In my last blog on this issue I asked for readily available and therefore non-burdensome data on ownership and management to be included in small company accounts. There was an implicit assumption in that suggestion, which is that the accounts of all small entities that enjoy limited liability should be made available, on line, free of charge for inspection by anyone who wants to see them. I therefore make this the next explicit recommendation I have to make on this issue.
There should be no caveats. This requirement should be applied to all the accounting data that such entities produce for members, and should apply to all small entities in all countries and states which offer the registration of limited liability organisations of any sort. The reason for saying this is simple. Limited liability is not a right. It is a privilege. One of the prices of that privilege is the making available of accounting information. This limits the opportunity for abuse of that privilege.
We all know that limited liability is abused to facilitate:
the evasion of liabilities
the evasion of regulation.
Most people could add to that list. These are all crimes against society, the world over. It is simply baffling that the countries of the world do not combine to require open disclosure of the ownership and financial activities of all legal entities throughout the world to prevent such abuse taking place. Any international accounting standard for small entities should endorse disclosure as the norm to be expected.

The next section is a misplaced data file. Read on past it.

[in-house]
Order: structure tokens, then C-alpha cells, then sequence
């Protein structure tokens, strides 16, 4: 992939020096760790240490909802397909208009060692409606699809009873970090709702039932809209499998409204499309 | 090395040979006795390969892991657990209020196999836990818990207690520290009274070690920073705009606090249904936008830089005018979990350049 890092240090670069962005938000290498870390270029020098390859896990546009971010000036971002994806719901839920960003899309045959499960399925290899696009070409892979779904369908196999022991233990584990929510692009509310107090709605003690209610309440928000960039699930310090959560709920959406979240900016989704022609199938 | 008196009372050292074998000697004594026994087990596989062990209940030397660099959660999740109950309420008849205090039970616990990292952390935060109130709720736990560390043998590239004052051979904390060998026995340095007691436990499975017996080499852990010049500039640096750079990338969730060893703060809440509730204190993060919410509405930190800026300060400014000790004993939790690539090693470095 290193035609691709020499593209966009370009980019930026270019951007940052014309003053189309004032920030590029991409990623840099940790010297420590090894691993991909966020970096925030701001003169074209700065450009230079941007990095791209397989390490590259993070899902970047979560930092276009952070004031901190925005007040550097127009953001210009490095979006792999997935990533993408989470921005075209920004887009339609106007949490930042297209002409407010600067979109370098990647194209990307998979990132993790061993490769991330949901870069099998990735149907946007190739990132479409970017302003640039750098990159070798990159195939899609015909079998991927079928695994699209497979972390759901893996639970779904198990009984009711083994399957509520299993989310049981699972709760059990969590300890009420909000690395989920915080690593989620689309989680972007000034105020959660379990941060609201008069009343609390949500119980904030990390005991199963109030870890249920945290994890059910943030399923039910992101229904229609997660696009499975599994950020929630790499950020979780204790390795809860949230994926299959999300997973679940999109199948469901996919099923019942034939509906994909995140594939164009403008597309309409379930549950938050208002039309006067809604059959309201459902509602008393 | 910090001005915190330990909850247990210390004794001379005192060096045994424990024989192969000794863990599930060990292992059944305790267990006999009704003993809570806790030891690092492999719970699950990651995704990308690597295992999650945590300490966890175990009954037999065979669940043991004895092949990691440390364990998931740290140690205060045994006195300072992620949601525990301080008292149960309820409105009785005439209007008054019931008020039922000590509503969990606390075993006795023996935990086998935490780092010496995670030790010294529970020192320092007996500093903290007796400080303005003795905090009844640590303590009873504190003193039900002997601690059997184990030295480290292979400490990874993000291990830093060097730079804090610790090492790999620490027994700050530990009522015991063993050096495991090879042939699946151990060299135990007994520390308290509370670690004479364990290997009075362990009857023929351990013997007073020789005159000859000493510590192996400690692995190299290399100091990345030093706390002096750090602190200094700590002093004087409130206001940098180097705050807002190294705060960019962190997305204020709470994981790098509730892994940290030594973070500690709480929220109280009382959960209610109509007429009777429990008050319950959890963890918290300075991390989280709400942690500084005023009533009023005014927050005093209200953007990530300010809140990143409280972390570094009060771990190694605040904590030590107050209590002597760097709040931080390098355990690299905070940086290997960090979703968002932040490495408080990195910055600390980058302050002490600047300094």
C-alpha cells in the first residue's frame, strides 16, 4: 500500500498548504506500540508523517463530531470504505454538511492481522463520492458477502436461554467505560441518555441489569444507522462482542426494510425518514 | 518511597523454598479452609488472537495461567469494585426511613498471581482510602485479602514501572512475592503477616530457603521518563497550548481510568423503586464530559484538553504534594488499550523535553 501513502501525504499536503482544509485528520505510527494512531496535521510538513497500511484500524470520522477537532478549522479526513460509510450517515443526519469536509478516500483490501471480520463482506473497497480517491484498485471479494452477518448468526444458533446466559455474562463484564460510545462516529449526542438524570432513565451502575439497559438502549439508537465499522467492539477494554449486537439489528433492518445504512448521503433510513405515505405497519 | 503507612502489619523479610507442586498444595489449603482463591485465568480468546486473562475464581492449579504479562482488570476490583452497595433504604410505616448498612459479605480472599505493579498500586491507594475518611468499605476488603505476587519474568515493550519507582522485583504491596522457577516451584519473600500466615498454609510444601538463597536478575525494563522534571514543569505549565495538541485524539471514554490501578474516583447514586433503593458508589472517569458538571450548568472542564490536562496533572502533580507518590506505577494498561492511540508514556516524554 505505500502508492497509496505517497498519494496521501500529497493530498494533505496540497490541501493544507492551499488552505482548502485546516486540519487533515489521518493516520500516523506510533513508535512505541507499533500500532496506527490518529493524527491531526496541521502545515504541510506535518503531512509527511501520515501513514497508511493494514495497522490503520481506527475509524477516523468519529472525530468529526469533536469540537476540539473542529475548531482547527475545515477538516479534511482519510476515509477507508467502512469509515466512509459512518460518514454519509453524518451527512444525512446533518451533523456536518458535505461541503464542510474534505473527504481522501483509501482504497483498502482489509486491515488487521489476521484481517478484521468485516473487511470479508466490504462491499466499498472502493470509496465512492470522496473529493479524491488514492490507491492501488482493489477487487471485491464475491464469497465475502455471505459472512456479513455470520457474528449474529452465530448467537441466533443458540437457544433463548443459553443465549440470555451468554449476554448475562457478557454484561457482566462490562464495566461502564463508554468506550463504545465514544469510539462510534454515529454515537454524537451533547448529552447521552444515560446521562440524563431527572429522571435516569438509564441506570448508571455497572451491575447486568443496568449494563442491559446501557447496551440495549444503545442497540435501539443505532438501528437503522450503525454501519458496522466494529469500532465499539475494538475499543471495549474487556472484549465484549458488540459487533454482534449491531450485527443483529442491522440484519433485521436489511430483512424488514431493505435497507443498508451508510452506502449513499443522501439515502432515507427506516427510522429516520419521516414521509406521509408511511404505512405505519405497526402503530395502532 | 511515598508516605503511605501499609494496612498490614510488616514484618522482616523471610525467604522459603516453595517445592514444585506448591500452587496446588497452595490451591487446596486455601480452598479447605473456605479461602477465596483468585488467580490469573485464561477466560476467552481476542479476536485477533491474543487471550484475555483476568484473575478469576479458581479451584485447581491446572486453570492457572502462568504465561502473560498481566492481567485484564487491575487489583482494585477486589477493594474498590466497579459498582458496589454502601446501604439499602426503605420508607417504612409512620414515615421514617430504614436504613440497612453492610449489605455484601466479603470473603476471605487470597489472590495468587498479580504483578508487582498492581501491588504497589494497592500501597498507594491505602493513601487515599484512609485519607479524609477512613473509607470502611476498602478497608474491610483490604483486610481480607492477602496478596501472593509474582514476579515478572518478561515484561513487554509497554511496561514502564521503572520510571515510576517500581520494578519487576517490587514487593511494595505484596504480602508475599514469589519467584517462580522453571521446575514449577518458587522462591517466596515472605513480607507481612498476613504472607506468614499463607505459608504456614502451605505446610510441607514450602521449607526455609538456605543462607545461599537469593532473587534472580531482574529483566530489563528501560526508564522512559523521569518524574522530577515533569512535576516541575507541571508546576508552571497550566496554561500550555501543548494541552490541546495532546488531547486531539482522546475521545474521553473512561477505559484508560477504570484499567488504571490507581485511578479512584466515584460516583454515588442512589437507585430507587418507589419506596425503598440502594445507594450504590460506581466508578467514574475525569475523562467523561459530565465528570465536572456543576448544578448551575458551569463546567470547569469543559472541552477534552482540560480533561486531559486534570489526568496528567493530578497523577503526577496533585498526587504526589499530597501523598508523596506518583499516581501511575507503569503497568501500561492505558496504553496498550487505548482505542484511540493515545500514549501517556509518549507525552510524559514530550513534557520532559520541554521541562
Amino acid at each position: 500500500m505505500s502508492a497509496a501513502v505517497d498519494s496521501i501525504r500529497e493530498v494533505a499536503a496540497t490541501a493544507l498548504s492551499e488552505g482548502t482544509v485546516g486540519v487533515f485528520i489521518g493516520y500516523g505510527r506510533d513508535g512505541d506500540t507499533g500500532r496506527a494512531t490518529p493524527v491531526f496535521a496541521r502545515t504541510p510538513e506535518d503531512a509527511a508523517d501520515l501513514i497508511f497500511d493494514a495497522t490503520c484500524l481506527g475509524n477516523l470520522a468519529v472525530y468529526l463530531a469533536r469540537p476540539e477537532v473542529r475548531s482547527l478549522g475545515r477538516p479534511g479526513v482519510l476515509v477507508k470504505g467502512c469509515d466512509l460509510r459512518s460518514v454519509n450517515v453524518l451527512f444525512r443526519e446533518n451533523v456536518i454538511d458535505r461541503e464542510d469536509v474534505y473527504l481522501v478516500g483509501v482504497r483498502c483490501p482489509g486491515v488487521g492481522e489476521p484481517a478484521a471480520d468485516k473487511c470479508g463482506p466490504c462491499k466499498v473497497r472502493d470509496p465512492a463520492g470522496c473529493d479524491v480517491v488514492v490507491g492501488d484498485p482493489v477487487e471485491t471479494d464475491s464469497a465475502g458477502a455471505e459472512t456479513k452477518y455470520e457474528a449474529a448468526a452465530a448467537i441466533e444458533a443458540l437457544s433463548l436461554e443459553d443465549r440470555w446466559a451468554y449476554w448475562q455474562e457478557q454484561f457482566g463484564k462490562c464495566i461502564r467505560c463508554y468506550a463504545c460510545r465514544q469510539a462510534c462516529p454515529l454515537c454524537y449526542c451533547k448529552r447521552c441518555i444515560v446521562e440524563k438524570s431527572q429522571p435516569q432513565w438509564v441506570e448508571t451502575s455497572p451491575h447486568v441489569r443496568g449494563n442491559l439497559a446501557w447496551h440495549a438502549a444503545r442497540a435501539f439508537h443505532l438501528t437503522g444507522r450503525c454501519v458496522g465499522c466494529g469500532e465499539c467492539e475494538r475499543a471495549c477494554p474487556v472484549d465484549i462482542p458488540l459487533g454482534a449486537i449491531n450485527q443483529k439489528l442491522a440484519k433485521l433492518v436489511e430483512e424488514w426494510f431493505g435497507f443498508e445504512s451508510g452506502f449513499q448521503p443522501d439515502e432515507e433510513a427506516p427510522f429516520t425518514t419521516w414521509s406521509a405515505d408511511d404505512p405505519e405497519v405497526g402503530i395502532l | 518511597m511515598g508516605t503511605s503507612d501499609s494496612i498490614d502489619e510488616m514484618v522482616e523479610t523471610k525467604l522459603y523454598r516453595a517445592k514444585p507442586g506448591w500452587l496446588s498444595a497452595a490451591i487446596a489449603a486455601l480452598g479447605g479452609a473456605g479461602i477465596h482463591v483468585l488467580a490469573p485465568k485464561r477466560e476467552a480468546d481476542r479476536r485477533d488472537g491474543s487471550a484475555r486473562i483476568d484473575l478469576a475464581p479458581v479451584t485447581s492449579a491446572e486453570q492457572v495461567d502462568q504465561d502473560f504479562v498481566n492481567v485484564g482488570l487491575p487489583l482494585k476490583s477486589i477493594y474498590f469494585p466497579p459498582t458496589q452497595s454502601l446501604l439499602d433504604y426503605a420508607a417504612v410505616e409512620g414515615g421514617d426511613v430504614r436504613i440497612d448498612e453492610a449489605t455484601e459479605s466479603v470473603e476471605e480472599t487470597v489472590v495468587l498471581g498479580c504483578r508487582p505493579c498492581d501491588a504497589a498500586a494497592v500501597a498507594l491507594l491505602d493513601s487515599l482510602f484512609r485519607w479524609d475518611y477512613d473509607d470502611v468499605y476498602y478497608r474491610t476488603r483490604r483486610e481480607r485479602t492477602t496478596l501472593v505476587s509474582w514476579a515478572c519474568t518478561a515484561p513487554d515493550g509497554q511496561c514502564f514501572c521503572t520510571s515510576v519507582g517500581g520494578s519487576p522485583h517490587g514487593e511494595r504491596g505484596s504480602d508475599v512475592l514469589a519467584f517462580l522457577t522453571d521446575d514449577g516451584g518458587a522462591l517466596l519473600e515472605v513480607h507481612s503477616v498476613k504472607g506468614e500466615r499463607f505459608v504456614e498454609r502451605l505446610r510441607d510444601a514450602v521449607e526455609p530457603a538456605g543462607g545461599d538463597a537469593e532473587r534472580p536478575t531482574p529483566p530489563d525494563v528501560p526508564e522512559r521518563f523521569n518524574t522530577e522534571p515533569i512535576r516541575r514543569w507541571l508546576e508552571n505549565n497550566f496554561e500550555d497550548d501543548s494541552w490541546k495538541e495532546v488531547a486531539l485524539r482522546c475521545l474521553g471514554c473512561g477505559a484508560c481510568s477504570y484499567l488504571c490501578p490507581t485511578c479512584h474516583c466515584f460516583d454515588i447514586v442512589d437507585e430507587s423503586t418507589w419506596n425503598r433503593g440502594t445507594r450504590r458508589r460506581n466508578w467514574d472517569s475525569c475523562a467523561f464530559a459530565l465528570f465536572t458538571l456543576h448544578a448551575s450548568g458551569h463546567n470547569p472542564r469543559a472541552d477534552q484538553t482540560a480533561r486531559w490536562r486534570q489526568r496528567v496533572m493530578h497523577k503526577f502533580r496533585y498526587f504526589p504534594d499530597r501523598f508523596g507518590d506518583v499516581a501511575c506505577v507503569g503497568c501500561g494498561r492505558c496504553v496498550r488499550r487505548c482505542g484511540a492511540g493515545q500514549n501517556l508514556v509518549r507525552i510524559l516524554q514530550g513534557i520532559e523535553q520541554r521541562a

There is also a positive reason for doing this as well. Market theory suggests that markets are only efficient when all participants have full access to all the information they need to make informed decisions. Those of use who have advised business in practice know that the risk of bad debt is one the biggest problems facing any small enterprise and is a cost imposed upon it through no fault of its own because reliable information on an entity's financial strength is too often denied to those businesses that need it. Publishing accounts in full will therefore promote stronger markets with lower risk attached to trading with smaller entities. That has to be good news for all who believe that markets are a key mechanism for supplying well-being.
I do believe that. I also believe that those who block moves for full disclosure do so because they are not interested in the well-being of anyone but themselves or those they serve. In many tax havens disclosure information is a crime. Secrecy is strongly supported by the major banks, lawyers and accountants. They don't do that to support free markets. They do that to support wealth in its abuse of society at large. For an example, see this blog.
As is so often the case, that's a choice. It's the wrong choice.
If accountants believe that the products of their labour add to the sum of the human lot they need to get them on line and available for all to see. In other words, all small company accounts must be published on the public record with no charge for access.